I’m in a Marvel state of mind this week. As much as I disliked the Secret Wars event and the years-in-the-making diminishing of many classic Marvel characters that preceded it, I find myself honestly intrigued by the post-event Marvel Universe. I’m also bemused that the last issues of the universe-shaking series shipped months after the launch of almost all of the post-Secret Wars titles. How does something like that even happen?

Moving on…

The Avengers is Marvel’s signature franchise these days with only the Amazing Spider-Man and his growing Spider-Family titles coming close to the plethora of core and sold Avengers titles. Avengers #0 [$5.99] is an introduction to the six core Avengers books: All-New All Different Avengers, New Avengers, Uncanny Avengers, Squadron Supreme, A-Force and Ultimates.

As a sampler, Avengers #0 is a mix of stuff that interests me and stuff that doesn’t. At first blush, the Squadron Supreme bridging sequence appears to be following in the footsteps of the brilliant Mark Gruenwald series from the 1980s, albeit, in keeping with our own sad decade, walking a far more brutal path. This one will be a tough sell for me, even with a creative team of James Robinson and Leonard Kirk.

From the All-New All-Different Avengers, we have a honestly moving story featuring the Vision and the Scarlet Witch by Mark Waid and Mahmud Asara. It doesn’t give much of a hint as to what the All-New team series will be like, but that’s okay since I’ll be reviewing the first two issues of it later in this column.

The Deadpool vignette by Gerry Duggan and Ryan Stegman is a sort of prologue to Uncanny Avengers. Steve Rogers has recruited Deadpool to be a member of his unity squad. I’ve never been a Deadpool fan, but this fragment worked for me. Deadpool has great respect for the first Captain America and Rogers sees something good in the wise-cracking mercenary.

The New Avengers segment by Al Ewing and Gerardo Sandoval didn’t do much for me. I like the idea of Sunspot buying A.I.M. and making it a force for good. I like most of the heroes. The deal breaker: the main villain is an evil Reed Richards from a destroyed universe and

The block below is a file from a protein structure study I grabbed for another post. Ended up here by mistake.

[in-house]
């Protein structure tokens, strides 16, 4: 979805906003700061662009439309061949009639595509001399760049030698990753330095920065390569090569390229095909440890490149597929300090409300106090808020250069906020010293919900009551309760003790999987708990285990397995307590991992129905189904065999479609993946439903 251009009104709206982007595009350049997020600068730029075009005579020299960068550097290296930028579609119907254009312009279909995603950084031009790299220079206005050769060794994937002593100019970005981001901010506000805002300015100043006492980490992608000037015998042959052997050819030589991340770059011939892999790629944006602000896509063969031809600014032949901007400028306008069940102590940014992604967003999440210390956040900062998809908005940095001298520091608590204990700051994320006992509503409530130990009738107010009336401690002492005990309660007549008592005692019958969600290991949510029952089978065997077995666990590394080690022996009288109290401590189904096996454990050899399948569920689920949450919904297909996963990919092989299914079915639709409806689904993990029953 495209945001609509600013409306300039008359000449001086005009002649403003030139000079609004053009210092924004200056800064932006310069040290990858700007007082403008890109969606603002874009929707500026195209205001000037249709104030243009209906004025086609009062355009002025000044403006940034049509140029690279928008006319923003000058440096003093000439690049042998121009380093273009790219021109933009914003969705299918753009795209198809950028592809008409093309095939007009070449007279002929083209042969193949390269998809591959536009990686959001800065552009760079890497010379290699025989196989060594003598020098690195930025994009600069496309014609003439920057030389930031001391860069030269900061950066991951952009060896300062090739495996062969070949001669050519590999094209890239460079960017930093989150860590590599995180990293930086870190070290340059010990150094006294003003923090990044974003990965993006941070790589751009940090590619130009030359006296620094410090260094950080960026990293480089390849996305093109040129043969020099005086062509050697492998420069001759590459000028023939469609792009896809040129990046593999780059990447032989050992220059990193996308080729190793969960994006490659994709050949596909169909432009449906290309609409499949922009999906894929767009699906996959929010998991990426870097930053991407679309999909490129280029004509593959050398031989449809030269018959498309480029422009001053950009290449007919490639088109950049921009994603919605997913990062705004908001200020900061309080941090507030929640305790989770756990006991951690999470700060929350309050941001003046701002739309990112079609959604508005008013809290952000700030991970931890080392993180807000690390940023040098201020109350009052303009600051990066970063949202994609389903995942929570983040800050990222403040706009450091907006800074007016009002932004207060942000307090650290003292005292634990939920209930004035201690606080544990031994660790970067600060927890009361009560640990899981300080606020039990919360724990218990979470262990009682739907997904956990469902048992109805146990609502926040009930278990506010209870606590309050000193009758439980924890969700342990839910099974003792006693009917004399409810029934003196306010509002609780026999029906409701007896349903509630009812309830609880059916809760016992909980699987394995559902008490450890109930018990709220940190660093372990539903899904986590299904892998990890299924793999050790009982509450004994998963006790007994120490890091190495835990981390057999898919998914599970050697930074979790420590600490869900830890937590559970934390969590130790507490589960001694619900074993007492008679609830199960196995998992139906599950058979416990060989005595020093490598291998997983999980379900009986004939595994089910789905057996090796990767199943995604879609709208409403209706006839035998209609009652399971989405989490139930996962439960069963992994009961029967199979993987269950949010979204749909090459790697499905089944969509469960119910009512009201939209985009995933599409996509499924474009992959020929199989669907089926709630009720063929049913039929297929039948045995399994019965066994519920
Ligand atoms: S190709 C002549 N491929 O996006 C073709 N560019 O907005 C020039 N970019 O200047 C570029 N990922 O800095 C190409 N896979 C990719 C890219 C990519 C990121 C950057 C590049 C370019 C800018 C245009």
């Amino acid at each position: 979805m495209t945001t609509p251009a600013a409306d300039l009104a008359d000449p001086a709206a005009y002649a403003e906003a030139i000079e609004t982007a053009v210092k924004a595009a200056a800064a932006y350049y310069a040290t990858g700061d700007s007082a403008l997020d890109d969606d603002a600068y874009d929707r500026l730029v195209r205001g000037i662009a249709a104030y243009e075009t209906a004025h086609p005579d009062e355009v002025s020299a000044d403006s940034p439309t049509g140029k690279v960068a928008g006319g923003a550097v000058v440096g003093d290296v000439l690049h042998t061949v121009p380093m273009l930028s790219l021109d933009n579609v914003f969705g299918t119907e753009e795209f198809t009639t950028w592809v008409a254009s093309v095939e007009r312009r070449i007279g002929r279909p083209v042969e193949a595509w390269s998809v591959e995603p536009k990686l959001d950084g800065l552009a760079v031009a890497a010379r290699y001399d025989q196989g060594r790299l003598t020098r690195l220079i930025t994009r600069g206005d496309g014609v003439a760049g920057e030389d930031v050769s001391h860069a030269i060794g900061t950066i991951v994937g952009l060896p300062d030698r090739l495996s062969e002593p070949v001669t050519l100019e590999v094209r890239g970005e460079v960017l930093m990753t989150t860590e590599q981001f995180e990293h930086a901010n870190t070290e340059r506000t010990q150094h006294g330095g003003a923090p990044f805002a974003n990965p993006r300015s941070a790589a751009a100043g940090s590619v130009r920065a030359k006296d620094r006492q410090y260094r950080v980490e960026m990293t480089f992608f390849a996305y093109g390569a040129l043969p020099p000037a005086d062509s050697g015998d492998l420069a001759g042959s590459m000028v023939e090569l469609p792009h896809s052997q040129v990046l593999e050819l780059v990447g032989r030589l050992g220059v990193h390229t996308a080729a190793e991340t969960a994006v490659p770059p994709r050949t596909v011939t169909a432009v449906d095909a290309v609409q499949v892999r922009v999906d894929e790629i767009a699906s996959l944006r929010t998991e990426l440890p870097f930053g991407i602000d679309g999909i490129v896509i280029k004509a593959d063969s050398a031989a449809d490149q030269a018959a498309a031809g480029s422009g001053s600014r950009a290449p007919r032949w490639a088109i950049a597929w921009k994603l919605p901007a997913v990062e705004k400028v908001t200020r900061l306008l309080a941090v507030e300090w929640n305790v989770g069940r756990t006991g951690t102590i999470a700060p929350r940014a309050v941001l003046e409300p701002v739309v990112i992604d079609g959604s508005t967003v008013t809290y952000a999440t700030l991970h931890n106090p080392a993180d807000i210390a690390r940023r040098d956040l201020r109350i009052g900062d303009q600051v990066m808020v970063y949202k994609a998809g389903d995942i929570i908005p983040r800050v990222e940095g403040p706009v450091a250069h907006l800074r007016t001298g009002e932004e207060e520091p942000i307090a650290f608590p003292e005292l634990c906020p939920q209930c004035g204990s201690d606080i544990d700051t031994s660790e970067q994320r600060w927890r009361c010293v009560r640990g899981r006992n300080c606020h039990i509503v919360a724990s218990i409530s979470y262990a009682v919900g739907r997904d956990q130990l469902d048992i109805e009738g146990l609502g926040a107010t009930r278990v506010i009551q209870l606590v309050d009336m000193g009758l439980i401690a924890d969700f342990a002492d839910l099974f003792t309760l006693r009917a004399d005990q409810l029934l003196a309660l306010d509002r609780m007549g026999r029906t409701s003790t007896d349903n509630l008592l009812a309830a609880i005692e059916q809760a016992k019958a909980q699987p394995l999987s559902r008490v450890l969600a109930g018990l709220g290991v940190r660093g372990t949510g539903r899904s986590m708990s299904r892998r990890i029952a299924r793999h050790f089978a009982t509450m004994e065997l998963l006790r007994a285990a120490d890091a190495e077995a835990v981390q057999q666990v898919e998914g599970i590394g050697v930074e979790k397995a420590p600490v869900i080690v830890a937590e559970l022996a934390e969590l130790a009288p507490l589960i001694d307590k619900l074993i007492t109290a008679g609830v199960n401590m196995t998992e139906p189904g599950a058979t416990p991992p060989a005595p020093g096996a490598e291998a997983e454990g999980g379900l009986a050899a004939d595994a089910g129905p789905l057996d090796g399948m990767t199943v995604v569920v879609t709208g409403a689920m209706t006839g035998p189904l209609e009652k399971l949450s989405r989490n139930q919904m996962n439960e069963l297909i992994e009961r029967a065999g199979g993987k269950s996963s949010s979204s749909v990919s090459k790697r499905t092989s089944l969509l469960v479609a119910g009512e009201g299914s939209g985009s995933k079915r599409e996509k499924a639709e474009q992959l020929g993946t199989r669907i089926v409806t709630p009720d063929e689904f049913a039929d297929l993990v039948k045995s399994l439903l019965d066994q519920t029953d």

I’ve had quite enough of heroes behaving badly. I don’t understand Marvel’s fascination with tarnishing legendary heroes, but I know I find it tiresome.

Captain Marvel and her A-Force is our first line of defense against invaders from other worlds and other dimensions. I’m on the fence here. I loved the previous Captain Marvel series. I’m a big fan of writer G. Willow Wilson. What will sell me on this title is whether of not Carol Danvers has a supporting cast as good and as real as she had in her previous title.

The Ultimates? Unfortunately, the segment by Al Ewing and Kenneth Rocafort was too brief and too trippy for me to get a sense of the title. I’ll need to see more.

Avengers #0 is a good, but not great sampler of the Avengers post Secret Wars. I recommend it for the Vision and Deadpool vignettes.




All-New All Different Avengers #1 [$4.99] and #2 [$3.99] introduce the roster for this Avengers team: Iron Man, Captain America, Thor,
Nova, Ms. Marvel, the Vision and Miles Morales. There doesn’t seem to be a “The Avengers” team yet, but this line-up makes a case for its earning that “The.”

Written by Mark Waid, the heroes are all interesting in different ways. Ms. Marvel is impressively mature and more cognizant of the people and buildings around her than the reckless Nova. As Captain America, Sam Wilson is dealing with the politics of being the black guy wearing that uniform. Tony Stark is very close to the Tony of the Marvel movies and that works for me. The Vision is very much a “taking care of business” hero while Miles seems overwhelmed by his new world. I know and like Thor for her own title, but, as she does not make her first appearance until near the end of Avengers #2, I can’t judge how well she works in this team.

In another echo of the Marvel movies, the most visible opponent for the new team is a Chitauri warlord name of Warbringer who Nova once threw into a sun. In a fresher twist, there’s also something very
unnerving about Mr. Gryphon, the guy who bought Avengers Tower from a cash-poor Stark. For starters, he speaks fluent Chitauri. There’s more, but I’ll leave you to learn it for yourself.

When it comes to super-heroes, I generally prefer the more down-to-earth kind of adventures. But I like that the Avengers handle the bigger stuff. The original Kree-Skrull War and such. The Avengers movies, both of which I enjoyed, showed us how to do big whopping menace without losing the human element. That should be the goal of
this title and it’s gotten off to a good start.

Though I’m a story-first-and-foremost reader, I would be remiss if I failed to give artist Adam Kubert his props. He is wonderful at portraying both the big stuff and the human stuff. I hope that he and Waid have a long run on this series.

One more thing. Could Marvel please make an Avengers organizational chart and share it with us? I’m already having trouble figuring out
what’s what and who’s who with all these different teams claiming the Avengers name. Give an old guy a leg up, will ya?

I’ll be back next week with more reviews.

© 2016 Tony Isabella